Jun 18th 2020
Key takeaways: The best way to attract young talent
By 2030 75% of the workforce is going to be Gen Z. In 2019 73% of people found work through social media. Businesses, especially in Manchester, need to shift their approach in attracting young talent away from the traditional recruitment methods and to successfully stand out from the crowd.
Last week our Manchester City Manager, Ash Sabzevar hosted a virtual panel event where employers from Manchester could ask students questions about the best way to attract graduates like them. Our panel included three final year students from Manchester University – Katie Farquharson, studying Geography, Freddy Smith, studying English Literature and Mariam Hussein, studying International Business and Finance.
Here are the main takeaways from the event.
How the pandemic has affected their job search
To kick things off we asked them how they were feeling in light of recent things. Katie, having had a few job interviews lined up which have been cancelled, is finding things a bit uncertain. “I feel a bit nervous about getting a job now and how long it’s going to be before I do land one.”
Both Freddy and Mariam feel the same way, with Mariam knowing people with job offers that have been taken back. But the students are approaching things with a positive attitude. “Although my expectations have been lowered, for me, it’s just about persevering and looking at as many roles as I can,” says Mariam.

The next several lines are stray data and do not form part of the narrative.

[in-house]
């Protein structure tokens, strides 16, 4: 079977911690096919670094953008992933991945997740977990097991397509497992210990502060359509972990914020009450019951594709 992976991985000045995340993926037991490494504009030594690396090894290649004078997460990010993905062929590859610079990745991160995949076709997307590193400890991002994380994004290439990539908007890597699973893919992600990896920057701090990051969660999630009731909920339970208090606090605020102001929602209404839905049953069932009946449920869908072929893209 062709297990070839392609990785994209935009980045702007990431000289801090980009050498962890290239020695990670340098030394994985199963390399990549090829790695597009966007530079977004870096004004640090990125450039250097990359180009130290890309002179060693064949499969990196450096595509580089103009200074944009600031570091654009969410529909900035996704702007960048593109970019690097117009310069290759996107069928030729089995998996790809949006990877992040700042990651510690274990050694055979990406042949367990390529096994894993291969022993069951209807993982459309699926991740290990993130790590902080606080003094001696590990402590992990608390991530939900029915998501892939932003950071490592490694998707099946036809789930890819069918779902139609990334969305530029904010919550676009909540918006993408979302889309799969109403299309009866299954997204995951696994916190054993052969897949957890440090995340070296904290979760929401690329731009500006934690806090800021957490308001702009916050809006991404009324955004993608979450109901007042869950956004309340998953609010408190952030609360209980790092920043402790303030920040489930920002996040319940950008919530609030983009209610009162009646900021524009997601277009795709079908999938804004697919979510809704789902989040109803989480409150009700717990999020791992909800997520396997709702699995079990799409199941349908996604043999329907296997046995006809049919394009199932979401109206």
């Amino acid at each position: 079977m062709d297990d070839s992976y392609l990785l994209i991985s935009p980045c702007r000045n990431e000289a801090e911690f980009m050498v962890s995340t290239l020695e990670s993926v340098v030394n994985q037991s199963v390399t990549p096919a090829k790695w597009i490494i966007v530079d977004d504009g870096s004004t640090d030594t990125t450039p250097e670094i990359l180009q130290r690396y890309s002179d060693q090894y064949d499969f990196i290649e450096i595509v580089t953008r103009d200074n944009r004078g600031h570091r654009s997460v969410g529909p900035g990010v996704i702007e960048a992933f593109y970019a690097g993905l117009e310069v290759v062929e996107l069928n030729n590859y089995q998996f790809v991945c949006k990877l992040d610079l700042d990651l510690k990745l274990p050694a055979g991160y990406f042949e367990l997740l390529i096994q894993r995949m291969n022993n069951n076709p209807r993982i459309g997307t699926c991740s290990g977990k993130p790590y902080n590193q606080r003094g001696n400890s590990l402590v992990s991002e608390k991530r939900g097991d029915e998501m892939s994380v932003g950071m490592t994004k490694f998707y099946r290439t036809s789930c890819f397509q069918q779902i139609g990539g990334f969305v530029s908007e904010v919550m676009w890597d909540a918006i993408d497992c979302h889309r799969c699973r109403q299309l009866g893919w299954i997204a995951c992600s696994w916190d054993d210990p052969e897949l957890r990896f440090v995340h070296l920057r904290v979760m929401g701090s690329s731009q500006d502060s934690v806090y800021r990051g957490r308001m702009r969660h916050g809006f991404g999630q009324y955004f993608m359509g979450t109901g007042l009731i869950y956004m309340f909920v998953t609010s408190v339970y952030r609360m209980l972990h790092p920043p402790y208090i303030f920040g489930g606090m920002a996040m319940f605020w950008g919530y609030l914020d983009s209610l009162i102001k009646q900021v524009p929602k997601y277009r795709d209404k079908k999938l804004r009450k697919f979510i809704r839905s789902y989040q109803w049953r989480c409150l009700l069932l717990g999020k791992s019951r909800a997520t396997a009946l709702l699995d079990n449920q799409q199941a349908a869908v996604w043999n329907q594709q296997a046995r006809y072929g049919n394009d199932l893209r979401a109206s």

Hone in on social media
With companies starting to pick up their hiring, students are turning to social media channels as their main source of job opportunities.
“Gen Z graduates are more used to using social media platforms nowadays than ever before,” says Freddy.
“The Linkedin job search has been really useful right now. There is transparency on who’s posted the job and the role, which adds more depth and personality to the vacancy,” says Mariam. Freddy agrees with this and believes social media is a great way to really get in and understand the candidate from the get-go. “When an employer reaches out to you on social media it encourages you to go back and look into the job as it feels as though they want you personally.”